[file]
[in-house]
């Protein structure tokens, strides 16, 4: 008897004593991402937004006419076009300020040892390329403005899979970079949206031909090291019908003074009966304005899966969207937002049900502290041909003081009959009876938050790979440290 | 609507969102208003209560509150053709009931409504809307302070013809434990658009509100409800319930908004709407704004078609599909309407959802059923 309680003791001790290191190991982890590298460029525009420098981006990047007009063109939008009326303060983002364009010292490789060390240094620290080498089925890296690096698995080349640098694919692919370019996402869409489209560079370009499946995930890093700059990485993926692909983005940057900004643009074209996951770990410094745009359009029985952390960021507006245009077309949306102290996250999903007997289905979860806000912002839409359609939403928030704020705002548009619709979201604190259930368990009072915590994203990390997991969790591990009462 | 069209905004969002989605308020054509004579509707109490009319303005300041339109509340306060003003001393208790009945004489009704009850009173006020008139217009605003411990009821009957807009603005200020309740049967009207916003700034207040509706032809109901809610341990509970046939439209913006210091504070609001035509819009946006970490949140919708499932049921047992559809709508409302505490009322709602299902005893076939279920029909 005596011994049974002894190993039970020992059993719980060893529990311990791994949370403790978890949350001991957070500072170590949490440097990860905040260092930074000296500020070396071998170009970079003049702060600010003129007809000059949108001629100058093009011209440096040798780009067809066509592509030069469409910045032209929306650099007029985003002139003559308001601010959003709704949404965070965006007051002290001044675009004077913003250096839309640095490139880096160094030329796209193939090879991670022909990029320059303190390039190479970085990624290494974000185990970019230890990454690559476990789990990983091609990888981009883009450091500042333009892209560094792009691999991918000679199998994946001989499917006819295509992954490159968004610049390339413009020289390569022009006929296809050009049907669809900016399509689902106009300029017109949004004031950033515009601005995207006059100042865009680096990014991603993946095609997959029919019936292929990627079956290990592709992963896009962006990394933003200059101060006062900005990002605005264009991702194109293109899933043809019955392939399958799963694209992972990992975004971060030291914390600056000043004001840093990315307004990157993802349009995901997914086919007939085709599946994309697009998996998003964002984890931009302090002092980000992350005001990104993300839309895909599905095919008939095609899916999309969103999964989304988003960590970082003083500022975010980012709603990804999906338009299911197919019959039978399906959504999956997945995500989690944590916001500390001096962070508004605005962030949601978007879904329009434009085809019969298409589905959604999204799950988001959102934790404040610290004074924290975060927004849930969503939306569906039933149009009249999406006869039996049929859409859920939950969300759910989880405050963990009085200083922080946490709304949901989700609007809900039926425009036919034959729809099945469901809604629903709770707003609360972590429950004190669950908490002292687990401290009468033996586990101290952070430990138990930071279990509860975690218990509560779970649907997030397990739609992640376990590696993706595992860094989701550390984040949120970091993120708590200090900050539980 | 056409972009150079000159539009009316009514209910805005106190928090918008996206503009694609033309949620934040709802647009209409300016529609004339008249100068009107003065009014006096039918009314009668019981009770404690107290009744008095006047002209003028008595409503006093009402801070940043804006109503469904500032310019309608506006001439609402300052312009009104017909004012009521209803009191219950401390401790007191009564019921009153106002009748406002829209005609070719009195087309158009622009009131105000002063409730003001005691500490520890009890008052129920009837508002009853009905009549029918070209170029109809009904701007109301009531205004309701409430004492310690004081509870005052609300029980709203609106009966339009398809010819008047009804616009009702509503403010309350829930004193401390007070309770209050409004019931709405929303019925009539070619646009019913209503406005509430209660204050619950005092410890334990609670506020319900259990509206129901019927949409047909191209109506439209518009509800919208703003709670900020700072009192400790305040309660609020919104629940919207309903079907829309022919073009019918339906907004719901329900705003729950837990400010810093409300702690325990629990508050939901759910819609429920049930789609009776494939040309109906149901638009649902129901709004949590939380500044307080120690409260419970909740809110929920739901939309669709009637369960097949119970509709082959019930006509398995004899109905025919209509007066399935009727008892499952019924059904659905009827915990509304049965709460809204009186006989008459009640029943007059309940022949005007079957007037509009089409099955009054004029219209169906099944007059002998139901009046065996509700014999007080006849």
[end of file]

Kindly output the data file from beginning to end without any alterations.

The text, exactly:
[in-house]
């Protein structure tokens, strides 16, 4: 008897004593991402937004006419076009300020040892390329403005899979970079949206031909090291019908003074009966304005899966969207937002049900502290041909003081009959009876938050790979440290 | 609507969102208003209560509150053709009931409504809307302070013809434990658009509100409800319930908004709407704004078609599909309407959802059923 309680003791001790290191190991982890590298460029525009420098981006990047007009063109939008009326303060983002364009010292490789060390240094620290080498089925890296690096698995080349640098694919692919370019996402869409489209560079370009499946995930890093700059990485993926692909983005940057900004643009074209996951770990410094745009359009029985952390960021507006245009077309949306102290996250999903007997289905979860806000912002839409359609939403928030704020705002548009619709979201604190259930368990009072915590994203990390997991969790591990009462 | 069209905004969002989605308020054509004579509707109490009319303005300041339109509340306060003003001393208790009945004489009704009850009173006020008139217009605003411990009821009957807009603005200020309740049967009207916003700034207040509706032809109901809610341990509970046939439209913006210091504070609001035509819009946006970490949140919708499932049921047992559809709508409302505490009322709602299902005893076939279920029909 005596011994049974002894190993039970020992059993719980060893529990311990791994949370403790978890949350001991957070500072170590949490440097990860905040260092930074000296500020070396071998170009970079003049702060600010003129007809000059949108001629100058093009011209440096040798780009067809066509592509030069469409910045032209929306650099007029985003002139003559308001601010959003709704949404965070965006007051002290001044675009004077913003250096839309640095490139880096160094030329796209193939090879991670022909990029320059303190390039190479970085990624290494974000185990970019230890990454690559476990789990990983091609990888981009883009450091500042333009892209560094792009691999991918000679199998994946001989499917006819295509992954490159968004610049390339413009020289390569022009006929296809050009049907669809900016399509689902106009300029017109949004004031950033515009601005995207006059100042865009680096990014991603993946095609997959029919019936292929990627079956290990592709992963896009962006990394933003200059101060006062900005990002605005264009991702194109293109899933043809019955392939399958799963694209992972990992975004971060030291914390600056000043004001840093990315307004990157993802349009995901997914086919007939085709599946994309697009998996998003964002984890931009302090002092980000992350005001990104993300839309895909599905095919008939095609899916999309969103999964989304988003960590970082003083500022975010980012709603990804999906338009299911197919019959039978399906959504999956997945995500989690944590916001500390001096962070508004605005962030949601978007879904329009434009085809019969298409589905959604999204799950988001959102934790404040610290004074924290975060927004849930969503939306569906039933149009009249999406006869039996049929859409859920939950969300759910989880405050963990009085200083922080946490709304949901989700609007809900039926425009036919034959729809099945469901809604629903709770707003609360972590429950004190669950908490002292687990401290009468033996586990101290952070430990138990930071279990509860975690218990509560779970649907997030397990739609992640376990590696993706595992860094989701550390984040949120970091993120708590200090900050539980 | 056409972009150079000159539009009316009514209910805005106190928090918008996206503009694609033309949620934040709802647009209409300016529609004339008249100068009107003065009014006096039918009314009668019981009770404690107290009744008095006047002209003028008595409503006093009402801070940043804006109503469904500032310019309608506006001439609402300052312009009104017909004012009521209803009191219950401390401790007191009564019921009153106002009748406002829209005609070719009195087309158009622009009131105000002063409730003001005691500490520890009890008052129920009837508002009853009905009549029918070209170029109809009904701007109301009531205004309701409430004492310690004081509870005052609300029980709203609106009966339009398809010819008047009804616009009702509503403010309350829930004193401390007070309770209050409004019931709405929303019925009539070619646009019913209503406005509430209660204050619950005092410890334990609670506020319900259990509206129901019927949409047909191209109506439209518009509800919208703003709670900020700072009192400790305040309660609020919104629940919207309903079907829309022919073009019918339906907004719901329900705003729950837990400010810093409300702690325990629990508050939901759910819609429920049930789609009776494939040309109906149901638009649902129901709004949590939380500044307080120690409260419970909740809110929920739901939309669709009637369960097949119970509709082959019930006509398995004899109905025919209509007066399935009727008892499952019924059904659905009827915990509304049965709460809204009186006989008459009640029943007059309940022949005007079957007037509009089409099955009054004029219209169906099944007059002998139901009046065996509700014999007080006849």